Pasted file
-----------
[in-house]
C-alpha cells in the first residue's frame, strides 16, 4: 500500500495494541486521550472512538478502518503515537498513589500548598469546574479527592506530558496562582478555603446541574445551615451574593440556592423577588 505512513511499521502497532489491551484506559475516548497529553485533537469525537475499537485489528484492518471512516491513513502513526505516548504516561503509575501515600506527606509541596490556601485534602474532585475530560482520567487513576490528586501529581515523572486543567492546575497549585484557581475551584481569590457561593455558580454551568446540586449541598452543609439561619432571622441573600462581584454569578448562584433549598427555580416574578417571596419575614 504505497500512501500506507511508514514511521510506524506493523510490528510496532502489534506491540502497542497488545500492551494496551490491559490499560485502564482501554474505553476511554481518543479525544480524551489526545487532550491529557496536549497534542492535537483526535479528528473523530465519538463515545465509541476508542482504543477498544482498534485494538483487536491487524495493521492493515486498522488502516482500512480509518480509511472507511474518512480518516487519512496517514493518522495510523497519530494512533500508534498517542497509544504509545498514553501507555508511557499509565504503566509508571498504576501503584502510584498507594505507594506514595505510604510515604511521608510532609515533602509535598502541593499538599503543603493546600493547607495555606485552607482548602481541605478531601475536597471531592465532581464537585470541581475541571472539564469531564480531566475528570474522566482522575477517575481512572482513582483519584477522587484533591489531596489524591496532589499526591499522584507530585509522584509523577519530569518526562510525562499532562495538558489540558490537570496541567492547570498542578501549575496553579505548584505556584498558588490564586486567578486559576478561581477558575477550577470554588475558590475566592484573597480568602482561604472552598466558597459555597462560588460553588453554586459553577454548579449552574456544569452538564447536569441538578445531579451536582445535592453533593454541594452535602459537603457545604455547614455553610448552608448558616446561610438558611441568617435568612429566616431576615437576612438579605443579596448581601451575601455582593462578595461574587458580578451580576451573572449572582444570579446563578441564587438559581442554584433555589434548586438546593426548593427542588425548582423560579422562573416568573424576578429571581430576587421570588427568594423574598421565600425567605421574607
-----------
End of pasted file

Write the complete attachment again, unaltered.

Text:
[in-house]
C-alpha cells in the first residue's frame, strides 16, 4: 500500500495494541486521550472512538478502518503515537498513589500548598469546574479527592506530558496562582478555603446541574445551615451574593440556592423577588 505512513511499521502497532489491551484506559475516548497529553485533537469525537475499537485489528484492518471512516491513513502513526505516548504516561503509575501515600506527606509541596490556601485534602474532585475530560482520567487513576490528586501529581515523572486543567492546575497549585484557581475551584481569590457561593455558580454551568446540586449541598452543609439561619432571622441573600462581584454569578448562584433549598427555580416574578417571596419575614 504505497500512501500506507511508514514511521510506524506493523510490528510496532502489534506491540502497542497488545500492551494496551490491559490499560485502564482501554474505553476511554481518543479525544480524551489526545487532550491529557496536549497534542492535537483526535479528528473523530465519538463515545465509541476508542482504543477498544482498534485494538483487536491487524495493521492493515486498522488502516482500512480509518480509511472507511474518512480518516487519512496517514493518522495510523497519530494512533500508534498517542497509544504509545498514553501507555508511557499509565504503566509508571498504576501503584502510584498507594505507594506514595505510604510515604511521608510532609515533602509535598502541593499538599503543603493546600493547607495555606485552607482548602481541605478531601475536597471531592465532581464537585470541581475541571472539564469531564480531566475528570474522566482522575477517575481512572482513582483519584477522587484533591489531596489524591496532589499526591499522584507530585509522584509523577519530569518526562510525562499532562495538558489540558490537570496541567492547570498542578501549575496553579505548584505556584498558588490564586486567578486559576478561581477558575477550577470554588475558590475566592484573597480568602482561604472552598466558597459555597462560588460553588453554586459553577454548579449552574456544569452538564447536569441538578445531579451536582445535592453533593454541594452535602459537603457545604455547614455553610448552608448558616446561610438558611441568617435568612429566616431576615437576612438579605443579596448581601451575601455582593462578595461574587458580578451580576451573572449572582444570579446563578441564587438559581442554584433555589434548586438546593426548593427542588425548582423560579422562573416568573424576578429571581430576587421570588427568594423574598421565600425567605421574607